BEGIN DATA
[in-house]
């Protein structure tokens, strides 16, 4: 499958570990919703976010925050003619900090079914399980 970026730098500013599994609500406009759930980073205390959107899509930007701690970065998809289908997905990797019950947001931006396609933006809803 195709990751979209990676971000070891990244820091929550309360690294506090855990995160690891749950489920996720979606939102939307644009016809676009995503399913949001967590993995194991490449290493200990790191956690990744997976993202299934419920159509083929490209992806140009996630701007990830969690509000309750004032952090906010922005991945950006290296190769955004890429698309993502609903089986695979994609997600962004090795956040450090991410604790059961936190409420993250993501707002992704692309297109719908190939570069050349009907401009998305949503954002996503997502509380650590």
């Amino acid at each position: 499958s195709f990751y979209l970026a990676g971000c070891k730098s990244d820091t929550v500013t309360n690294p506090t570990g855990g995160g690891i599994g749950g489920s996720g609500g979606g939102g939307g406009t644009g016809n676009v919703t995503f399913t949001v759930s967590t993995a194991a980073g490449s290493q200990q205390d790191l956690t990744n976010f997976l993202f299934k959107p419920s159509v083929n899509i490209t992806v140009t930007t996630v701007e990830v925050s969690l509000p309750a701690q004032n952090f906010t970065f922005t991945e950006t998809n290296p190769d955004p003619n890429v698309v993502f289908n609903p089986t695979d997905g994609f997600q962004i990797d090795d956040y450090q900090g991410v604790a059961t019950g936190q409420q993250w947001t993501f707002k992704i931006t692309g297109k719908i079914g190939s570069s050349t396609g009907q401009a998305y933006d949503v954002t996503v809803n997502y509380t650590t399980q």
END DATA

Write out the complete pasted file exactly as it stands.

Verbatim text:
[in-house]
């Protein structure tokens, strides 16, 4: 499958570990919703976010925050003619900090079914399980 970026730098500013599994609500406009759930980073205390959107899509930007701690970065998809289908997905990797019950947001931006396609933006809803 195709990751979209990676971000070891990244820091929550309360690294506090855990995160690891749950489920996720979606939102939307644009016809676009995503399913949001967590993995194991490449290493200990790191956690990744997976993202299934419920159509083929490209992806140009996630701007990830969690509000309750004032952090906010922005991945950006290296190769955004890429698309993502609903089986695979994609997600962004090795956040450090991410604790059961936190409420993250993501707002992704692309297109719908190939570069050349009907401009998305949503954002996503997502509380650590």
């Amino acid at each position: 499958s195709f990751y979209l970026a990676g971000c070891k730098s990244d820091t929550v500013t309360n690294p506090t570990g855990g995160g690891i599994g749950g489920s996720g609500g979606g939102g939307g406009t644009g016809n676009v919703t995503f399913t949001v759930s967590t993995a194991a980073g490449s290493q200990q205390d790191l956690t990744n976010f997976l993202f299934k959107p419920s159509v083929n899509i490209t992806v140009t930007t996630v701007e990830v925050s969690l509000p309750a701690q004032n952090f906010t970065f922005t991945e950006t998809n290296p190769d955004p003619n890429v698309v993502f289908n609903p089986t695979d997905g994609f997600q962004i990797d090795d956040y450090q900090g991410v604790a059961t019950g936190q409420q993250w947001t993501f707002k992704i931006t692309g297109k719908i079914g190939s570069s050349t396609g009907q401009a998305y933006d949503v954002t996503v809803n997502y509380t650590t399980q």